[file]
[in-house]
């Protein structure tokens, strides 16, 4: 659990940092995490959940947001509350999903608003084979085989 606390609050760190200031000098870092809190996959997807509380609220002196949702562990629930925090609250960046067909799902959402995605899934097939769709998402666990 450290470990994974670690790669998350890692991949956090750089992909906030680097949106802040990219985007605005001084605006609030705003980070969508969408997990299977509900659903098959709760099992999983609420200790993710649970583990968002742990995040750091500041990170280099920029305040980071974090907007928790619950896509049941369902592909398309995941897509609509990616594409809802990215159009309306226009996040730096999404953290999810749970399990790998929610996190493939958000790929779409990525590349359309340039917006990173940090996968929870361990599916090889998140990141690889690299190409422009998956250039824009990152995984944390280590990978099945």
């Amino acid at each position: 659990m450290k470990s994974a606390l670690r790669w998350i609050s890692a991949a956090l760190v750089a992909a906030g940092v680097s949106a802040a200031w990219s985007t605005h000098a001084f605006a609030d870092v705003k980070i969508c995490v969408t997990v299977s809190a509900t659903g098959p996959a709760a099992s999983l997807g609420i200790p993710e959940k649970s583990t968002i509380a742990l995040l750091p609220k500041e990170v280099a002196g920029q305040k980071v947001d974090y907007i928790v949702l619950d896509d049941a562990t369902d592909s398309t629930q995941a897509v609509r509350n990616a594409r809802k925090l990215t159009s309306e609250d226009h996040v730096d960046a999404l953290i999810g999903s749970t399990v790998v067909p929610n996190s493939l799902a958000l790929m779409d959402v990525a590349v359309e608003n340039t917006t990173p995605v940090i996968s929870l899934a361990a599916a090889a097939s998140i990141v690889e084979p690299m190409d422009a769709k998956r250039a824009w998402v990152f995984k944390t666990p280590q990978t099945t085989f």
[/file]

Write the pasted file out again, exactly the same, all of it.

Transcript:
[in-house]
């Protein structure tokens, strides 16, 4: 659990940092995490959940947001509350999903608003084979085989 606390609050760190200031000098870092809190996959997807509380609220002196949702562990629930925090609250960046067909799902959402995605899934097939769709998402666990 450290470990994974670690790669998350890692991949956090750089992909906030680097949106802040990219985007605005001084605006609030705003980070969508969408997990299977509900659903098959709760099992999983609420200790993710649970583990968002742990995040750091500041990170280099920029305040980071974090907007928790619950896509049941369902592909398309995941897509609509990616594409809802990215159009309306226009996040730096999404953290999810749970399990790998929610996190493939958000790929779409990525590349359309340039917006990173940090996968929870361990599916090889998140990141690889690299190409422009998956250039824009990152995984944390280590990978099945």
């Amino acid at each position: 659990m450290k470990s994974a606390l670690r790669w998350i609050s890692a991949a956090l760190v750089a992909a906030g940092v680097s949106a802040a200031w990219s985007t605005h000098a001084f605006a609030d870092v705003k980070i969508c995490v969408t997990v299977s809190a509900t659903g098959p996959a709760a099992s999983l997807g609420i200790p993710e959940k649970s583990t968002i509380a742990l995040l750091p609220k500041e990170v280099a002196g920029q305040k980071v947001d974090y907007i928790v949702l619950d896509d049941a562990t369902d592909s398309t629930q995941a897509v609509r509350n990616a594409r809802k925090l990215t159009s309306e609250d226009h996040v730096d960046a999404l953290i999810g999903s749970t399990v790998v067909p929610n996190s493939l799902a958000l790929m779409d959402v990525a590349v359309e608003n340039t917006t990173p995605v940090i996968s929870l899934a361990a599916a090889a097939s998140i990141v690889e084979p690299m190409d422009a769709k998956r250039a824009w998402v990152f995984k944390t666990p280590q990978t099945t085989f």